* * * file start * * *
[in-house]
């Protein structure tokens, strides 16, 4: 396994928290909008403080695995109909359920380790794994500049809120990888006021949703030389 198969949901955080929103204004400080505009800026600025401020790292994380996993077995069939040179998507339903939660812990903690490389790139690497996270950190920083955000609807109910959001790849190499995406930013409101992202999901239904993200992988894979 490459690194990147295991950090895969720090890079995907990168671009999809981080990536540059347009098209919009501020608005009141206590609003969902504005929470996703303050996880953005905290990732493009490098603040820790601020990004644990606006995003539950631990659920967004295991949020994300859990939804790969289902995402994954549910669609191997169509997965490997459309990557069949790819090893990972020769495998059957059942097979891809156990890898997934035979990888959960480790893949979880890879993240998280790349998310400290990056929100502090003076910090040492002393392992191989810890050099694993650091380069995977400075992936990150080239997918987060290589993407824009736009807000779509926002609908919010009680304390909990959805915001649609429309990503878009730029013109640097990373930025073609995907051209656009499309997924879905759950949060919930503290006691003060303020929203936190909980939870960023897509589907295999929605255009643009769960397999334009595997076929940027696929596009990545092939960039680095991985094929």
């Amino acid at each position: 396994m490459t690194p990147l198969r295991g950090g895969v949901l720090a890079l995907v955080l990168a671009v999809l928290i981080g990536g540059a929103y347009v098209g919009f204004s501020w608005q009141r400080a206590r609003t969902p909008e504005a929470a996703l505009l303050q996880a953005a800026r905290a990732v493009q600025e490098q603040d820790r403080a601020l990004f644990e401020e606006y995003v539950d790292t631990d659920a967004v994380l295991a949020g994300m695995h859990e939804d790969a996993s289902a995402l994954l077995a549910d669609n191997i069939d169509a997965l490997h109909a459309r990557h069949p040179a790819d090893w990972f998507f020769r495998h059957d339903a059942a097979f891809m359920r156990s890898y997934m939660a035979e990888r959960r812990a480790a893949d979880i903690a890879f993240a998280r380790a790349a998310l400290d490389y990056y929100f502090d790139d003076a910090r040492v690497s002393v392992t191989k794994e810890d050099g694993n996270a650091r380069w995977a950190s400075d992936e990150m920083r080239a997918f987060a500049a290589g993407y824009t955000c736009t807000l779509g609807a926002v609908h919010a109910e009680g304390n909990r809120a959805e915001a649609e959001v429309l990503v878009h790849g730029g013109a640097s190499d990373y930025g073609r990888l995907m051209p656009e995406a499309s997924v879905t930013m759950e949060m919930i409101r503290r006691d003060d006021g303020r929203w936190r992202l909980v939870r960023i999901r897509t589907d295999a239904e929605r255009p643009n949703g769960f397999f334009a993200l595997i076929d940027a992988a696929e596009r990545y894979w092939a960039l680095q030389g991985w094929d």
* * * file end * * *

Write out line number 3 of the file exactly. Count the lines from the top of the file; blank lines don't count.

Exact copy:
């Amino acid at each position: 396994m490459t690194p990147l198969r295991g950090g895969v949901l720090a890079l995907v955080l990168a671009v999809l928290i981080g990536g540059a929103y347009v098209g919009f204004s501020w608005q009141r400080a206590r609003t969902p909008e504005a929470a996703l505009l303050q996880a953005a800026r905290a990732v493009q600025e490098q603040d820790r403080a601020l990004f644990e401020e606006y995003v539950d790292t631990d659920a967004v994380l295991a949020g994300m695995h859990e939804d790969a996993s289902a995402l994954l077995a549910d669609n191997i069939d169509a997965l490997h109909a459309r990557h069949p040179a790819d090893w990972f998507f020769r495998h059957d339903a059942a097979f891809m359920r156990s890898y997934m939660a035979e990888r959960r812990a480790a893949d979880i903690a890879f993240a998280r380790a790349a998310l400290d490389y990056y929100f502090d790139d003076a910090r040492v690497s002393v392992t191989k794994e810890d050099g694993n996270a650091r380069w995977a950190s400075d992936e990150m920083r080239a997918f987060a500049a290589g993407y824009t955000c736009t807000l779509g609807a926002v609908h919010a109910e009680g304390n909990r809120a959805e915001a649609e959001v429309l990503v878009h790849g730029g013109a640097s190499d990373y930025g073609r990888l995907m051209p656009e995406a499309s997924v879905t930013m759950e949060m919930i409101r503290r006691d003060d006021g303020r929203w936190r992202l909980v939870r960023i999901r897509t589907d295999a239904e929605r255009p643009n949703g769960f397999f334009a993200l595997i076929d940027a992988a696929e596009r990545y894979w092939a960039l680095q030389g991985w094929d």